As an acupuncturist, I have learned a particular skill set that can treat a variety of problems and thankfully it is not regulated by Big Pharma. Unfortunately, acupuncture is--almost always--cost-prohibitive for most people. Even if they can afford a single treatment and feel relief, many people cannot continue to use it because it’s too expensive for them. And most people need frequent treatments. Life is messy. We get hurt. We heal. Then there’s that cold going around…

My husband and I often talk about disability these days. He’s been working on a poet, Larry Eigner, who lived his life with severe Cerebral Palsy. Eigner created a large body of work, despite his physical impairments. We talk about the spectrum of disability, what counts, who is included, and whether or not most of us will experience it in some form the longer we live. These conversations make me think of the poor state of healthcare in America. Eigner says that, “a thing must be easy enough to do, feasible.” And when applied to acupuncture, I would add that a thing must also be affordable, accessible.

In October, we support POCA’s biannual membership drive by offering treatment discounts to our patients who are members of the co-op. We do this because LBCA wouldn't be here were it not for POCA--a generous cooperative of practitioners, patients, and organizations who share information of all kinds. 

I learned how to start this business from them and fiercely stand by our goal of making acupuncture "feasible," easy for people to try. Because with all the good acupuncture can do, what's the point of having a skill or the technology to help people if no one can afford it?

Why I am leaving Community Acupuncture--and (finally!) becoming a POCA Tech Sustainer

I’m quitting Community Acupuncture.

Not forever!--anyway, probably not. This election year has revealed some surprisingly aerodynamic pigs, so I don’t want to make any hard-and-fast promises. I can say that doing acupuncture of the non-community variety doesn’t interest me, and hasn’t, since I first started doing community acupuncture about nine years ago. This work has been my home and my salvation, and I love it.

But here’s the deal: my family is moving, again. My spouse has let go of her career dreams for Plan B. It’s going to be a good Plan B; we’re lucky. But moving is hard. Another exciting plot twist: the town in which the Plan B job exists is my hometown. My hometown has no community acupuncture clinic and therefore no job for me, unless I want to set up a clinic there, work my ass off for very little pay, as a solo acupuncturist, for who knows how long.  

Now, when you’re a diehard acupunk like myself, that last sentence sounds like a clarion call. I actually got a little frisson of excitement as I typed it. I love punking, and I actually really like starting new projects; starting a new clinic is the kind of challenge I enjoy (probably because of what a polyamorous friend refers to as the “new relationship energy” of a new job). I’ve done it twice, and I can do it again...and probably, eventually, I will. I’ll find myself peeking in the windows of shabby empty storefronts and guessing how many recliners could fit; my head will swivel toward any “FOR LEASE” sign I see; I’ll go to the library and check out NOLO Press books on lease negotiation, just in case. I’ll start scouring Craigslist for used recliners, and haunting the university surplus department for office furniture and filing cabinets, and I’ll wish we still had a pickup truck. I’ll re-read everything in the Best Practices forum. I’ll even pay to take the goddamn Nationals again so I can finally get my Michigan license.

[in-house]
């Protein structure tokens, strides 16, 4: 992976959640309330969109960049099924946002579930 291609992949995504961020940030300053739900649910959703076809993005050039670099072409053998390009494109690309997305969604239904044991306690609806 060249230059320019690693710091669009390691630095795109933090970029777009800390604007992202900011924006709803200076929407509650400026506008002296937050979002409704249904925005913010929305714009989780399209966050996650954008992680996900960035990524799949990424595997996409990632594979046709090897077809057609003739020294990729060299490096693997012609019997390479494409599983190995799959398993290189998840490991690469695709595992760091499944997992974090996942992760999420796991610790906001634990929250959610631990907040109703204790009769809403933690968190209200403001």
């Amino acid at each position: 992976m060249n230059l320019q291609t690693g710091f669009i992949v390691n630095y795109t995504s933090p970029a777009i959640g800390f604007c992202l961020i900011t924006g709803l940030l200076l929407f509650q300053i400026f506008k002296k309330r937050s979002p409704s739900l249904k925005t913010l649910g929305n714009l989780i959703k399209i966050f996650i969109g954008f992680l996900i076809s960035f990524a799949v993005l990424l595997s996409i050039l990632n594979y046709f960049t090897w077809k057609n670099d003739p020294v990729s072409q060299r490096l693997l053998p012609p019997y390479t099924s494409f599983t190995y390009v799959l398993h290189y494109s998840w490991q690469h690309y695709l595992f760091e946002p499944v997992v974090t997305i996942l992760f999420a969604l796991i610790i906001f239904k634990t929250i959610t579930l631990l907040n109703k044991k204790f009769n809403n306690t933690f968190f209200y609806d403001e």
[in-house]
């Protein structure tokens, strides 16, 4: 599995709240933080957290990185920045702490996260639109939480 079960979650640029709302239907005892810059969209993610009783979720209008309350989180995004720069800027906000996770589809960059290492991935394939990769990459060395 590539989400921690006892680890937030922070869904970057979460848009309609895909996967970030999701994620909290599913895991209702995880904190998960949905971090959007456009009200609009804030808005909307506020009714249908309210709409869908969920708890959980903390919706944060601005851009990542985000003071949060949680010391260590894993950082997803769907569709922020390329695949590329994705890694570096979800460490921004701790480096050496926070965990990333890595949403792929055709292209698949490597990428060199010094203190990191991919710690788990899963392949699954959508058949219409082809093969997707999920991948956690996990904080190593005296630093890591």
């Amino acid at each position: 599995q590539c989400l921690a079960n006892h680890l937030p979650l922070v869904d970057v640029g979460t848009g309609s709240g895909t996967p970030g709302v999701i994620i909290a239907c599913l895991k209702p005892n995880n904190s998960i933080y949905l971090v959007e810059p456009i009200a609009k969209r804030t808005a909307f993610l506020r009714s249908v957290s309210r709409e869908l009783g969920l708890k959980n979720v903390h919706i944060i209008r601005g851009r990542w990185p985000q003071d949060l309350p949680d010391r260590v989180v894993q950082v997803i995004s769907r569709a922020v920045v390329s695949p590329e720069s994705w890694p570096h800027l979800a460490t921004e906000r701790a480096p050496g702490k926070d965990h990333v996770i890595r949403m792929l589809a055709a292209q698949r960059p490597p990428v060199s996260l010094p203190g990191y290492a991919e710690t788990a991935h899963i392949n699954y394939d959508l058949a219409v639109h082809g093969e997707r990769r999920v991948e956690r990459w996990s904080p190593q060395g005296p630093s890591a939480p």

But after the honeymoon comes the long haul. After launching two clinics and being an employee punk in two clinics, I know one thing about myself: I’m a good punk, but I’m not a superstar. I’m generally likeable, I think, but I’m not charismatic. It might take me a year or so to really get where I want to be--and where a clinic needs me to be--in terms of patient numbers. The outreach and promotional stuff is hard for me, and it’s hard to ask for help (though, having a child has given me a real crash course in total humility). I just don’t have the resources for the long haul right now.

Also, I really don’t want to do it as a solo punk. I may be a secret introvert, but I’m a born co-operator. Parallel play is my jam! I’m an okay boss--not great--and I think I’m an okay employee. But to be really invested, I want to co-own. And when there’s a long row to hoe, I prefer to be yoked with another ox or two (or three or…). I want to share the endless decisions, the scutwork, the setbacks and the day-to-day joys.

The thing is, and here’s the really hard part: I’ll start to meet people, neighbors and co-workers and friends, and get to know them, and their pain. I’ll see people on the bus, at the grocery store, the gym and the playground, and see that they are hurting. I’ll start to get regular headaches again myself, or fun new allergies, or throw my back out picking up my kid, or I’ll hear the black dog of depression snuffling under the door in the middle of a long Midwestern winter. I’ll wish there was a clinic we could all go to, and nap together, and rise up feeling a little bit better, with a little bit more capacity to make our lives and our worlds better.  

In the meantime, at least, there’s one acupuncture school I can recommend. And so I’m finally (finally!) committing to being a POCA Tech sustainer. Because eventually, even if I’m not the one to start it, I want there to be a POCA clinic in my hometown--and in all of our hometowns. Join me!